With the cool air beginning to sweep through the east coast, the first signs of winter are upon us. As many of my parent’s generation start to pack up their belongings and head south for the winter, so do the thousands of geese flocking to retreat from the bitter Canadian air. Being ill at home today and watching the geese from my window, I reflected on how much those geese have in common with my work teams.
Comparing geese to teams isn’t a new concept. However, when considering them based on my own dealing with my teams during my absence, I was amazed to how much they truly do have in common.
When Canadian geese fly, they form a v shaped flying pattern. One goose takes center position, with the other geese flying close behind in two lines. And just why exactly do they do this? A few reasons. Take a read, and see if your team measures up to these brilliant creatures.
THEY PARTNER TOGETHER TO HELP THEIR BUDDIES
When geese fly together, each goose provides a bit of lift and reduces air resistance to the goose flying behind it. When they fly in a v formation, the whole flock can fly about 70% farther than if they flew solo. Greater distance, faster accomplishment, and less energy expended. Who doesn’t want that?
THEY REALIZE EVERYONE NEEDS A BREAK
When one goose drops from the formation, it realizes quickly it takes a lot more energy to play catch up. It moves quickly to play catch up, and receive that lifting power from others. Whether a team member is ill, goes on vacation, or is just has an off week, sometimes people need to rely on their teams to keep the pace for them. However, most quickly realize they benefit from the comradery and energy that comes from being part of cohesive team.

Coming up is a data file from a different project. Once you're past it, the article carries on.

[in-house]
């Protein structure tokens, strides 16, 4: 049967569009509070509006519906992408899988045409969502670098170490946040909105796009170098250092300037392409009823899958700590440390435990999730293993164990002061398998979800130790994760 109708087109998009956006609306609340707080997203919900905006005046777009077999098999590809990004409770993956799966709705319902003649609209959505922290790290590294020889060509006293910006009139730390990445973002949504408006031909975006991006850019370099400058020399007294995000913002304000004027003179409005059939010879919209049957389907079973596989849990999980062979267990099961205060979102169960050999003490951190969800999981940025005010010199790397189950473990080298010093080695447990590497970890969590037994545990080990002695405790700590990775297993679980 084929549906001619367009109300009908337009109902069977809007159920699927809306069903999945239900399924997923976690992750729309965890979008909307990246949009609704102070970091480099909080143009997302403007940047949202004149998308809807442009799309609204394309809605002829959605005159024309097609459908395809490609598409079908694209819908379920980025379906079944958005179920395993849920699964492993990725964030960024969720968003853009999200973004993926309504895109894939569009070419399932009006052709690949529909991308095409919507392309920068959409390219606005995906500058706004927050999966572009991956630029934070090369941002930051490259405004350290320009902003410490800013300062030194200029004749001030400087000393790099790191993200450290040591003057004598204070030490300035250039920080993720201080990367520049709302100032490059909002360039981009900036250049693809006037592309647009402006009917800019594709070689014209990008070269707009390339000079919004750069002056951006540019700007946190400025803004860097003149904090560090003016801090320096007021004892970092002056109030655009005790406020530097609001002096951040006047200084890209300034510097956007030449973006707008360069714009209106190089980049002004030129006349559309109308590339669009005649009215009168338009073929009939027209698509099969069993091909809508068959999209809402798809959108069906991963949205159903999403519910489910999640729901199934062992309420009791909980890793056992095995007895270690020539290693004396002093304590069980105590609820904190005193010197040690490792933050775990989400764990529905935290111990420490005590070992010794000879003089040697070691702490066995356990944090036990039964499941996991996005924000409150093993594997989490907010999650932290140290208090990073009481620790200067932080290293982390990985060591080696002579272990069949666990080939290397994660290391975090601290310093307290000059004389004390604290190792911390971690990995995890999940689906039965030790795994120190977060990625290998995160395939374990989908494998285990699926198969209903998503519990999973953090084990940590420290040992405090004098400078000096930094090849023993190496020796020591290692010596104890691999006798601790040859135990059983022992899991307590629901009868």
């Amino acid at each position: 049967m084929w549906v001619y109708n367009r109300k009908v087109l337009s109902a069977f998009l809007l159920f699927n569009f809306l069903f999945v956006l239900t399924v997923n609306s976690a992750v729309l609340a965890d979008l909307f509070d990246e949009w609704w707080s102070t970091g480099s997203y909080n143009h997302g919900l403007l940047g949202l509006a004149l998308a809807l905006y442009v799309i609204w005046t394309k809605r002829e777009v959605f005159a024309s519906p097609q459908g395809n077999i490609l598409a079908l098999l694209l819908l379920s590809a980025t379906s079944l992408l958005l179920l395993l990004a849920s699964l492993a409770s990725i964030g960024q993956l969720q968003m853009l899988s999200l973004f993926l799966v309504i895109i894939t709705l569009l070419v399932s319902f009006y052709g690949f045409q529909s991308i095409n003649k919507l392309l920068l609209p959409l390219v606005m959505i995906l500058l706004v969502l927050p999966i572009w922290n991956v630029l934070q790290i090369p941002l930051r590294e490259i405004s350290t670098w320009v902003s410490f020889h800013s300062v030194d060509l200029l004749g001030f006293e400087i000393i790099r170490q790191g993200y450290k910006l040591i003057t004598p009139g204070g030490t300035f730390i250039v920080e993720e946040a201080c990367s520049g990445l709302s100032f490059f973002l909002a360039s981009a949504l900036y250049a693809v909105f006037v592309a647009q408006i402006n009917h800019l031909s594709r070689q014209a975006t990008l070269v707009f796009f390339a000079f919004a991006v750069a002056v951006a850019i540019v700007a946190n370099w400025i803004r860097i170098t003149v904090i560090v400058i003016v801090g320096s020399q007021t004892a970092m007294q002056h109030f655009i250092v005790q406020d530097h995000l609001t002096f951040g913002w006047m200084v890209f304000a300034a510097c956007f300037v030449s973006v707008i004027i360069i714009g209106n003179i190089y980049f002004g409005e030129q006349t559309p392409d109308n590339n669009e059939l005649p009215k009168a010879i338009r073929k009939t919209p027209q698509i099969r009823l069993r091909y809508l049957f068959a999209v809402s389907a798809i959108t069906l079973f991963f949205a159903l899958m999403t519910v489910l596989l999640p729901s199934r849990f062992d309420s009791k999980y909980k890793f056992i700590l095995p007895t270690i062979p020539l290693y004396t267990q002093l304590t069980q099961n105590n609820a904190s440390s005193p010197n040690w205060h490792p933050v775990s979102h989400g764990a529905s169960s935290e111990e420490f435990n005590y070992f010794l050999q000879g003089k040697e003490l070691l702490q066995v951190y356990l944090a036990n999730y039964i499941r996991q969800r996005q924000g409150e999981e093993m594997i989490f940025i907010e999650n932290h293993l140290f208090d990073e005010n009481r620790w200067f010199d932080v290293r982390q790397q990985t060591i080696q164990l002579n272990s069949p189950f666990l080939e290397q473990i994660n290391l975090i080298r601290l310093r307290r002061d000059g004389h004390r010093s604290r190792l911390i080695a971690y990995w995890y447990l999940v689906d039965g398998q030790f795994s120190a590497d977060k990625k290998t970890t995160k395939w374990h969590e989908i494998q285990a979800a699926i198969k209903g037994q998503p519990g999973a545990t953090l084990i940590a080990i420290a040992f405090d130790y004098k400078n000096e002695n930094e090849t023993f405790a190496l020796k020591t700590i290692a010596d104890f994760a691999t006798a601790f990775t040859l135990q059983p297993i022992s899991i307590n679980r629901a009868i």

THEY TAKE TURNS
Taking the lead position can expend a lot of physical and mental energy. The goose at the center spends the most energy to provide that air lift for all the following geese. As is bound to happen, when the leader needs a break, it moves to the rear of the formation, where less energy is required. Another goose takes on that leadership position, and so follows the rotation of leadership. Much as with my own team this week, when I am down, someone else steps up. Perhaps the best leader for the time is determined by strengths, or other experiences. Perhaps they are just the best leader at the time. Regardless, it’s great when your team is strong enough that everyone has the opportunity – and competence – to play both the leader and follower roles.
THEY COMMUNICATE WELL
Geese make that rather annoying honking sound as they fly for a purpose; it’s how they communicate during their long journey. Obviously, this communication is just as vital to team members as they are working together to accomplish a goal. When strong communication fails to exist, the team often falls apart.
THEY HAVE EACH OTHER’S BACKS
I will never forget driving down the highway one morning, trying to determine what the traffic jam was. It was one goose who refused to leave the side of its partner, lying dead on the highway. Apparently when one goose is injured, two other will stay behind to help protect them from predators until it is able to fly again – or until it passes on. Similar to our own teams, we aid each other when one is not at our best.
I’ve got to admit, geese are not my favorite animal. However, there is much to learn from their brilliant approach to teaming and partnership. To my own team; thank you for picking up the slack when I was down. May we all learn from those around us – even animals – who seem to have it all figured out. Sometimes, even a little better than we humans do.